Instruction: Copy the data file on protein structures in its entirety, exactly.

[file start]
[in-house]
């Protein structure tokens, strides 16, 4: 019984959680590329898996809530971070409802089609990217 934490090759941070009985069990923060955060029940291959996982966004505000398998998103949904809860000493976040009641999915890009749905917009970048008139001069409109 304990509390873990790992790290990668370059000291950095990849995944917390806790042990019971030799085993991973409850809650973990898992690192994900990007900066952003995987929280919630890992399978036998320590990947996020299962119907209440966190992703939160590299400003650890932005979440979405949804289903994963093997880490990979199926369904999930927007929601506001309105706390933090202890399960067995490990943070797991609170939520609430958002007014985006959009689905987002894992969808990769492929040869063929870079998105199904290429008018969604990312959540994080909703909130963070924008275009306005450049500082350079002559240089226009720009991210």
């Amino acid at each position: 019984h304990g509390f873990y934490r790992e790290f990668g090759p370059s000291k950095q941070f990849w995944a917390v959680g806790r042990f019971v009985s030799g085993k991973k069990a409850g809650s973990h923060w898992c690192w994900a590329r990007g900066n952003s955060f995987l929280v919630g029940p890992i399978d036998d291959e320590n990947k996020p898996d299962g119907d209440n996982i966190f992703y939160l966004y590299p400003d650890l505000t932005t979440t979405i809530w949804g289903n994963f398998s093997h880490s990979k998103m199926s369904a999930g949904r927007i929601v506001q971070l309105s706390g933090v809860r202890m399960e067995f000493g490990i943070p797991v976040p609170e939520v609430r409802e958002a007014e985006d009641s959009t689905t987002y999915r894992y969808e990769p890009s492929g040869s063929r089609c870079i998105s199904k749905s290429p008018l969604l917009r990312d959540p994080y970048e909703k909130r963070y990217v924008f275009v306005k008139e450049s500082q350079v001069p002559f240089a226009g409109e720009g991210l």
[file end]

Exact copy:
[in-house]
């Protein structure tokens, strides 16, 4: 019984959680590329898996809530971070409802089609990217 934490090759941070009985069990923060955060029940291959996982966004505000398998998103949904809860000493976040009641999915890009749905917009970048008139001069409109 304990509390873990790992790290990668370059000291950095990849995944917390806790042990019971030799085993991973409850809650973990898992690192994900990007900066952003995987929280919630890992399978036998320590990947996020299962119907209440966190992703939160590299400003650890932005979440979405949804289903994963093997880490990979199926369904999930927007929601506001309105706390933090202890399960067995490990943070797991609170939520609430958002007014985006959009689905987002894992969808990769492929040869063929870079998105199904290429008018969604990312959540994080909703909130963070924008275009306005450049500082350079002559240089226009720009991210």
């Amino acid at each position: 019984h304990g509390f873990y934490r790992e790290f990668g090759p370059s000291k950095q941070f990849w995944a917390v959680g806790r042990f019971v009985s030799g085993k991973k069990a409850g809650s973990h923060w898992c690192w994900a590329r990007g900066n952003s955060f995987l929280v919630g029940p890992i399978d036998d291959e320590n990947k996020p898996d299962g119907d209440n996982i966190f992703y939160l966004y590299p400003d650890l505000t932005t979440t979405i809530w949804g289903n994963f398998s093997h880490s990979k998103m199926s369904a999930g949904r927007i929601v506001q971070l309105s706390g933090v809860r202890m399960e067995f000493g490990i943070p797991v976040p609170e939520v609430r409802e958002a007014e985006d009641s959009t689905t987002y999915r894992y969808e990769p890009s492929g040869s063929r089609c870079i998105s199904k749905s290429p008018l969604l917009r990312d959540p994080y970048e909703k909130r963070y990217v924008f275009v306005k008139e450049s500082q350079v001069p002559f240089a226009g409109e720009g991210l």